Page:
Hendrik Werkman made his living as a commercial printer in Groningen, Holland, but is now remembered for his groundbreaking collaged artworks composed of type, rules, printing furniture and other objects, such as doorlocks. Many of the techniques employed by contemporary letterpress printers today – such as masking type, printing pictures of people from sorts, printing the back of woodtype – were pioneered by Werkman in the 1920s and 30s. He turned type into image, treated ink as though it was paint, loved paper textures and was delighted by the chance anomalies that occurred when all these variables came together.
H.N.Werkman, 'Plattegrond van de kunst en omstreken',
uit Next Call nr.6, 1924, Groninger Museum
His experimental letterpress work began when he very nearly lost his printing business in 1923. He managed to retain just two of his 27 employees and moved the last of his type and equipment to a loft above a warehouse where he continued work as a jobbing printer. This event actually set him free – as he later wrote: “Like a wet poodle I shook off everything that for me was annoying”.
This was when he started making his ‘druksels’ (experimental prints or "printings") – short run or single prints – part traditional letterpress and part something else altogether! He put the paper on the bed of his 1850 German Dingler press, and placed pre-inked type and other printing materials on top: “I use an old hand press so […] the impression can be regulated instinctively. Sometimes you have to press hard, sometimes very lightly, sometimes one half of the block is heavily inked, the other half sparsely. Also by printing the first layer of ink on another sheet of paper you then get a paler shade, which is used for the definitive version… Sometimes a single print goes under the press fifty times”.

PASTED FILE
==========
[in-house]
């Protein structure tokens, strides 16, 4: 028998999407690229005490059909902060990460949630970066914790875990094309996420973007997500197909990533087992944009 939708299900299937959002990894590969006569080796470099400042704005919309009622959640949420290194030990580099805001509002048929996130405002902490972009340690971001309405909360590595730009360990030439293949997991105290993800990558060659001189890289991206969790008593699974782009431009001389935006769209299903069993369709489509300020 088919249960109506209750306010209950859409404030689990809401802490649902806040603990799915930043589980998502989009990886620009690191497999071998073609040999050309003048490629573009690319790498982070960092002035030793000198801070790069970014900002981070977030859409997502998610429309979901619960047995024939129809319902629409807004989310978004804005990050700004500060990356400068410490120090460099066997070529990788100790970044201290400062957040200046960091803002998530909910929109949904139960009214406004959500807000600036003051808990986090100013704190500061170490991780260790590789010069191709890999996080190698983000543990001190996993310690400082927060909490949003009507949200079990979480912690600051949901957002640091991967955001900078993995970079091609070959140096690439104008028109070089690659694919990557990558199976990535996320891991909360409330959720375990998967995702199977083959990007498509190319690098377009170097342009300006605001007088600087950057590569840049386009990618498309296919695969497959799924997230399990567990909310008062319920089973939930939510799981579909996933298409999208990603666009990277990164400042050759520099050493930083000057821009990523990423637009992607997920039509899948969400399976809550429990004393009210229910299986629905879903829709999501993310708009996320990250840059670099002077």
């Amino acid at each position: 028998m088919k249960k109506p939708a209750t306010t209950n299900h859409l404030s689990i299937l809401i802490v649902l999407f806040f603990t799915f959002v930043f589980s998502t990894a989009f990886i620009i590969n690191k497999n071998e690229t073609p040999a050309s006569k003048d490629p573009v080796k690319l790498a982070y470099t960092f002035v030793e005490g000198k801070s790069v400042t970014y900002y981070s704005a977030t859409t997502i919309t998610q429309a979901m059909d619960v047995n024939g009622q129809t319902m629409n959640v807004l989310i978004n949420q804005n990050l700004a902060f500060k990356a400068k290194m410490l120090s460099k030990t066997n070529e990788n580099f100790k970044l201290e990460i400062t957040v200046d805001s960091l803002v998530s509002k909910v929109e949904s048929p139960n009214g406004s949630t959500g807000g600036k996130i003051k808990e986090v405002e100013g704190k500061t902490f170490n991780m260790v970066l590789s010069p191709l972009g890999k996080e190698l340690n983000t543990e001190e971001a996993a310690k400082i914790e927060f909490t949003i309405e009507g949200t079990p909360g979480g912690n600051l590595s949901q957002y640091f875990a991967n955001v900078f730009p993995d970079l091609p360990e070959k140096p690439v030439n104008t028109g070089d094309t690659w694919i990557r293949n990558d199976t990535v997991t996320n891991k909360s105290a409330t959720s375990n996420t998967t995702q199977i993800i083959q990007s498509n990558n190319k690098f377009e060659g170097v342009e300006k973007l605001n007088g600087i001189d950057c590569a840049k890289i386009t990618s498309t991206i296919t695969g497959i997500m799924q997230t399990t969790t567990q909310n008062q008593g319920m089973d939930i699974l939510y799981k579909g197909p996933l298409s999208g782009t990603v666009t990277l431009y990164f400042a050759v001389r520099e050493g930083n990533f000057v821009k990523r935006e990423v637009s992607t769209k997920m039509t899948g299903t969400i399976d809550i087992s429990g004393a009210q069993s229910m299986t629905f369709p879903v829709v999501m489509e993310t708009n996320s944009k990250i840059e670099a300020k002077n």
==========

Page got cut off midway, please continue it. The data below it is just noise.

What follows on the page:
In September 1923, Werkman announced the launch of his new magazine – The Next Call – that he hoped would shake up the provincial members of the local art group De Ploeg, of which he was a member. It didn’t… but rather confirmed their pre-existing view of him as an eccentric. However, he exchanged copies for other leading avant-garde publications from all over the world.
Werkman was inspired by the avant-garde – Dada, Constructivism and De Stijl – but he wasn’t trying to change the world or impose a new typographic vision. In fact whereas other designers forced the letterpress process to achieve their designs, Werkman allowed the design to emerge from the process of printing: “Do you know the difference between me and the others? They are designers who do not work at a press and instead leave the production to others, while I produce designs during the course of printing.”
By the 1930s, Werkman was “hot printing” as he called it, ‘painting’ with rollers and using stencils and cut-outs. When Germany invaded the Netherlands and materials became scarce (every printer had to give up 200kg of metal type to make bullets) he worked with friends on a new subversive publication called De Blauwe Schuit (The Blue Barge) and two Chassidische legenden (Hasidic legends) portfolios. By this time there were almost no typographic elements in his work. In March 1945 he was arrested, probably for his sympathy towards the Jews, and his works were denounced as ‘Bolshevik art. He was executed by firing squad just a few days before Groningen was liberated by the Canadians.
|H.N. Werkman, violist en publiek, 1942, Groninger Museum|
Hendrik Werkman has been enormously influential. Paul Rand was an early fan and Graham Wood of graphic design group Tomato wrote that The Next Call was as “vital and alive as any typography since, with more heart and soul than anything resembling it today.” But if it’s not your cup of tea, then you’re not alone. Richard Hollis describes his work as a “mockery of professional craft standards” and that “Werkman’s uninhibited graphic invention has been an inspiration to graphic designers anxious to introduce an obviously ‘creative’ effect”. It would certainly be easy to produce prints that rip off Werkman’s ideas. But remember that Werkman was able to print ‘properly’ – it was how he made his living, even if his heart wasn’t always in it. However, at a time when other designers were stressing the importance of ‘pure communication’ and functionalism, Werkman used letterpress techniques to show that playfulness is an essential part of design. Werkman was, as Herbert Spencer put it, “honest, simple, contemplative yet passionate – and above all, intensely human.”
For further information see HN Werkman by Alston Purvis, published (2004) by Laurence King
This article was written for Small Printer, the magazine of the British Printing Society.